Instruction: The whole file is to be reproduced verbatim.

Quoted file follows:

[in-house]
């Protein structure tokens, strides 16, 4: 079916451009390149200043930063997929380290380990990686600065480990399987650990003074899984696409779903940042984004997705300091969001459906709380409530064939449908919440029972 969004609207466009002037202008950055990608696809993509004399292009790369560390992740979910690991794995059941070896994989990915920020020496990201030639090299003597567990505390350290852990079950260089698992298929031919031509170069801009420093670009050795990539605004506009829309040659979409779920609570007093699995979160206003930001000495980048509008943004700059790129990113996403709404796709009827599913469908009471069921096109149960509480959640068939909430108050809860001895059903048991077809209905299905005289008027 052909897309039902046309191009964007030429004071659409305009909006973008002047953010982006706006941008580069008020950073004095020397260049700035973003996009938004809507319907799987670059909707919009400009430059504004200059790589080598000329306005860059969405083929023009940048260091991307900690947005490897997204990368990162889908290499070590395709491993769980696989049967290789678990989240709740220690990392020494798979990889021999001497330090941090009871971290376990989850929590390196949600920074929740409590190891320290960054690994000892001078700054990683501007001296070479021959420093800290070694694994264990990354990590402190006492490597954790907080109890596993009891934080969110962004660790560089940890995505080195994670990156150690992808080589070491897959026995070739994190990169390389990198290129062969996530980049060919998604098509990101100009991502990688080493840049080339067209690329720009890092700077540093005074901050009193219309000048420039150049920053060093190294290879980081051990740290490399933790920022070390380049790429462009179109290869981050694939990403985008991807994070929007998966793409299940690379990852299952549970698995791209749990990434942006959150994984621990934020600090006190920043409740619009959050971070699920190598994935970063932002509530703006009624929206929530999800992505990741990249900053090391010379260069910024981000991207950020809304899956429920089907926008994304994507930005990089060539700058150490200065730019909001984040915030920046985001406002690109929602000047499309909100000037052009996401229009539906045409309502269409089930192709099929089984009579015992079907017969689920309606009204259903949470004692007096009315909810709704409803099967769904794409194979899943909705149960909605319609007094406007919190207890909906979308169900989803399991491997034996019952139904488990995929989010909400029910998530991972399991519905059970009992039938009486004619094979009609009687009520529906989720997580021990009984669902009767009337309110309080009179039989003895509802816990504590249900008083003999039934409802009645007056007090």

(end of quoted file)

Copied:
[in-house]
């Protein structure tokens, strides 16, 4: 079916451009390149200043930063997929380290380990990686600065480990399987650990003074899984696409779903940042984004997705300091969001459906709380409530064939449908919440029972 969004609207466009002037202008950055990608696809993509004399292009790369560390992740979910690991794995059941070896994989990915920020020496990201030639090299003597567990505390350290852990079950260089698992298929031919031509170069801009420093670009050795990539605004506009829309040659979409779920609570007093699995979160206003930001000495980048509008943004700059790129990113996403709404796709009827599913469908009471069921096109149960509480959640068939909430108050809860001895059903048991077809209905299905005289008027 052909897309039902046309191009964007030429004071659409305009909006973008002047953010982006706006941008580069008020950073004095020397260049700035973003996009938004809507319907799987670059909707919009400009430059504004200059790589080598000329306005860059969405083929023009940048260091991307900690947005490897997204990368990162889908290499070590395709491993769980696989049967290789678990989240709740220690990392020494798979990889021999001497330090941090009871971290376990989850929590390196949600920074929740409590190891320290960054690994000892001078700054990683501007001296070479021959420093800290070694694994264990990354990590402190006492490597954790907080109890596993009891934080969110962004660790560089940890995505080195994670990156150690992808080589070491897959026995070739994190990169390389990198290129062969996530980049060919998604098509990101100009991502990688080493840049080339067209690329720009890092700077540093005074901050009193219309000048420039150049920053060093190294290879980081051990740290490399933790920022070390380049790429462009179109290869981050694939990403985008991807994070929007998966793409299940690379990852299952549970698995791209749990990434942006959150994984621990934020600090006190920043409740619009959050971070699920190598994935970063932002509530703006009624929206929530999800992505990741990249900053090391010379260069910024981000991207950020809304899956429920089907926008994304994507930005990089060539700058150490200065730019909001984040915030920046985001406002690109929602000047499309909100000037052009996401229009539906045409309502269409089930192709099929089984009579015992079907017969689920309606009204259903949470004692007096009315909810709704409803099967769904794409194979899943909705149960909605319609007094406007919190207890909906979308169900989803399991491997034996019952139904488990995929989010909400029910998530991972399991519905059970009992039938009486004619094979009609009687009520529906989720997580021990009984669902009767009337309110309080009179039989003895509802816990504590249900008083003999039934409802009645007056007090």